All adult inpatients (>18 years) with mild, moderate or severe hyponatremia (serum sodium ≤135 mEq/L) were eligible for inclusion in the study. Controls were defined as those received hospital treatment for any other illness and not for hyponatremia (serum sodium >135 mEq/L). Cases and controls were comparable in terms of sex and age group, and who gave written consent. Patients who refused participation in the study or had cognitive impairment, were excluded from the study. Each patient data was considered only once. The frequency of laboratory tests or the treatments of hyponatremia were not affected by the study.

Statistical analysis

Statistical analyses were performed using STATA 9.2. Categorical variables were presented as numbers and percentages, while continuous variables as mean ± SD. Student's t-test was used for assessing change from baseline in continuous variables and Chi square test compared categorical variables. We performed univariate logistic regression analysis to determine the association between clinical variables and hyponatremia following diuretic therapy. We also performed univariate and multivariate logistic regression analyses in case control study to determine the association between clinical variables and hyponatremia. P value less than 0.05 was considered to be statistically significant.


Prevalence survey (Stage 1)

The population (n = 109) had a mean age of 48.6 years and was largely male (64.2%). 29% of patients were sedentary while 71% were physical active. Most patients (50/109 [45.9%]) were receiving thiazide diuretics followed by loop diuretics in 39 patients (35.8%). Twenty patients were taking two diuretic agents concomitantly, the most frequent combination being loop diuretics and potassium sparing diuretics (n = 16). The major indication for diuretics was hypertension alone (20.2%), followed by hypertension and diabetes mellitus (12.8%), hypertension and coronary artery disease (11.0%), congestive heart failure (CHF; 9.2%), chronic liver diseases (CLD; 7.3%), and others (39.5%), respectively. Hyponatremia was present in 29 (27%) patients. Of these, 13 patients had mild hyponatremia and 16 had moderate hyponatremia [Figure 1]. No one had severe hyponatremia. In addition, hypokalemia was present in 8 (7%) patients. Univariate logistic regression analysis demonstrate an increase in the prevalence of hyponatremia with age (P = 0.0023) and during heat periods (P = 0.012).{Figure 1}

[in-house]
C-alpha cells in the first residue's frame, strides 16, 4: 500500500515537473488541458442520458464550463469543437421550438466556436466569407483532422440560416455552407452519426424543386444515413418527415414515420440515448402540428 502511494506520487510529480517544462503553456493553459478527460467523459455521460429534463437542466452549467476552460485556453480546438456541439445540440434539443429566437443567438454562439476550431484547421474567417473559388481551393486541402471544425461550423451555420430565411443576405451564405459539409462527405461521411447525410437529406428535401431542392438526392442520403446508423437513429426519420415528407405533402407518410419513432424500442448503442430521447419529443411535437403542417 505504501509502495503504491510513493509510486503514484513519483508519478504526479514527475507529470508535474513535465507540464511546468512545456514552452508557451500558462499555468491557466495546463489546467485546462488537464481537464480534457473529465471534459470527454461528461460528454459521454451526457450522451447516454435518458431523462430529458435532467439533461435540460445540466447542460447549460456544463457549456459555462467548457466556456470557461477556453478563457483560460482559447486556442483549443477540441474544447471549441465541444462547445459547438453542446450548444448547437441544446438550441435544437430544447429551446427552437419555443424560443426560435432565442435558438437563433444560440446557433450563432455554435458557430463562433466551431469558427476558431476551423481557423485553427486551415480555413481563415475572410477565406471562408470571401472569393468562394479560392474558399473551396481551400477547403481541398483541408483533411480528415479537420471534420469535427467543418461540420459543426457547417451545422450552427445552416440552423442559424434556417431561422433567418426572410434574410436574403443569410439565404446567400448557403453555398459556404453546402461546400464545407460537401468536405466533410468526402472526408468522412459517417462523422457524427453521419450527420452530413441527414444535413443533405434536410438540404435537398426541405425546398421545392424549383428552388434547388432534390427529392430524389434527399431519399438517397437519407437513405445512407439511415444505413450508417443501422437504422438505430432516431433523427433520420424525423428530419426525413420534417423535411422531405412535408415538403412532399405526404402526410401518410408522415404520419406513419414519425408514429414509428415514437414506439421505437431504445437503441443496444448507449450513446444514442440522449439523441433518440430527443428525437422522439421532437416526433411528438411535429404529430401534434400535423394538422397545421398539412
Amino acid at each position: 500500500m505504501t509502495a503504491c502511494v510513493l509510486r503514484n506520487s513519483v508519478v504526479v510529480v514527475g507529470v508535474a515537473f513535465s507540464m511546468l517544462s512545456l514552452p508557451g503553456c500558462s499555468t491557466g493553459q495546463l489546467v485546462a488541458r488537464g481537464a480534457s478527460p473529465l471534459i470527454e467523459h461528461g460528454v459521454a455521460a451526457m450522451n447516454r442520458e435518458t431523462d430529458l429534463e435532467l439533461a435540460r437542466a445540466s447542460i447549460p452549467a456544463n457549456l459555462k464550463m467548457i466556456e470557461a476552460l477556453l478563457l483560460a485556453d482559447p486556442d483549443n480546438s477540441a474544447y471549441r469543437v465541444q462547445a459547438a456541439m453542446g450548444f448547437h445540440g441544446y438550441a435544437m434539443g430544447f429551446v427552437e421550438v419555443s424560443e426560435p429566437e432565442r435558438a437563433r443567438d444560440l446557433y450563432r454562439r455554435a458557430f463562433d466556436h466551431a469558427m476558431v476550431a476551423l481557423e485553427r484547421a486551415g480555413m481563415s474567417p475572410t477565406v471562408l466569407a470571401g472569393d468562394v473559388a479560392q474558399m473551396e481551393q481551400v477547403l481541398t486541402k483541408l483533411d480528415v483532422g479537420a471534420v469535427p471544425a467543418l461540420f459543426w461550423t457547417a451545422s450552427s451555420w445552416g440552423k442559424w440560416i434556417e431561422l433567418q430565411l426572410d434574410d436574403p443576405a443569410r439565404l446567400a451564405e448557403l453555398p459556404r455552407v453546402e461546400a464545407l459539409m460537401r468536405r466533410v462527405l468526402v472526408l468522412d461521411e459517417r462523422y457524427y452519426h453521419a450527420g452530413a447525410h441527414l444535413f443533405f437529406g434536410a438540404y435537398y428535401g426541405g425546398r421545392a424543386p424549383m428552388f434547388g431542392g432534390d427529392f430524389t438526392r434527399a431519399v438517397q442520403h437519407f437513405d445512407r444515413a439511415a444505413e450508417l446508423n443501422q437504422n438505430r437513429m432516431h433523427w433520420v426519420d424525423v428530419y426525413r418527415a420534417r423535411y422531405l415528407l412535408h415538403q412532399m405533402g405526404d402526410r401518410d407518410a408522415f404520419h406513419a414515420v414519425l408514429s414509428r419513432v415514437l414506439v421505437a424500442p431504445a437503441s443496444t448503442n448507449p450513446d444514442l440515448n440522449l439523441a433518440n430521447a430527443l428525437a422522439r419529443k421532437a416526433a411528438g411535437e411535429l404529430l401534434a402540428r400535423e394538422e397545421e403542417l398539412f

Incidence study (Stage 2)

A total of 87 patients were included. The mean age at presentation was 50 ± 10 years and 63% were men. Of the 87 patients, 44 (51%) had documented peripheral edema. 38% patients were sedentary while 62% were physical active. 36% (n = 31) patients were prescribed with loop diuretics followed by 34% (n = 30) receiving thiazides, and 14% (n = 12) receiving potassium sparing diuretics. Twelve patients (14%) used a combination of loop diuretics and potassium sparing diuretics. In addition, one patient used a combination of thiazide and potassium sparing diuretics and other one used combination of thiazide and loop diuretics. Diuretics were prescribed mainly for hypertension (51%) in patients with non-edematous disorders while CHF was the most common (30%) reason for their use in patients with edematous disorders. A significant decrease was found in mean serum sodium levels after 3-and 6-months of diuretic therapy (138.5 ± 2.5 mEq/L vs. 136.7 ± 3.4 mEq/L and 135.5 ± 4.5 mEq/L; P < 0.0001). Total 16 (18%) and 25 (29%) patients experienced hyponatremia after 3- and 6-month of the therapy. Also, 3% and 10% experienced hypokalemia, respectively. Univariate logistic regression analysis demonstrated an increase in the incidence of hyponatremia with edematous disorders (P = 0.0390). Neither age (P = 0.134) nor physical activity (P = 0.459) was associated with hyponatremia.

Case-control Study (Stage 3)

A total of 247 cases and 247 controls were matched using a 1:1 ratio for gender (38% female, 62% male). Most of the patients were aged between 35 and 65 years. The mean age was 50.3 ± 15.5 years for cases and 48.6 ± 12 years for control [Table 1].{Table 1}

Out of 247 hyponatremic patients, 106 patients (43%) had a serum sodium of 130-134 mEq/L while 125 (51%) had 120-129 mEq/L. Severe hyponatremia (serum sodium < 120 mEq/L) was detected in 16 patients (6%). Hypokalemia (<3.5 mEq/L) was seen in 27% (95% CI; 22-34) cases. Patients with hyponatremia were older and more likely to have edematous states, more severe symptoms of diarrhea/vomiting and frequent use of diuretics.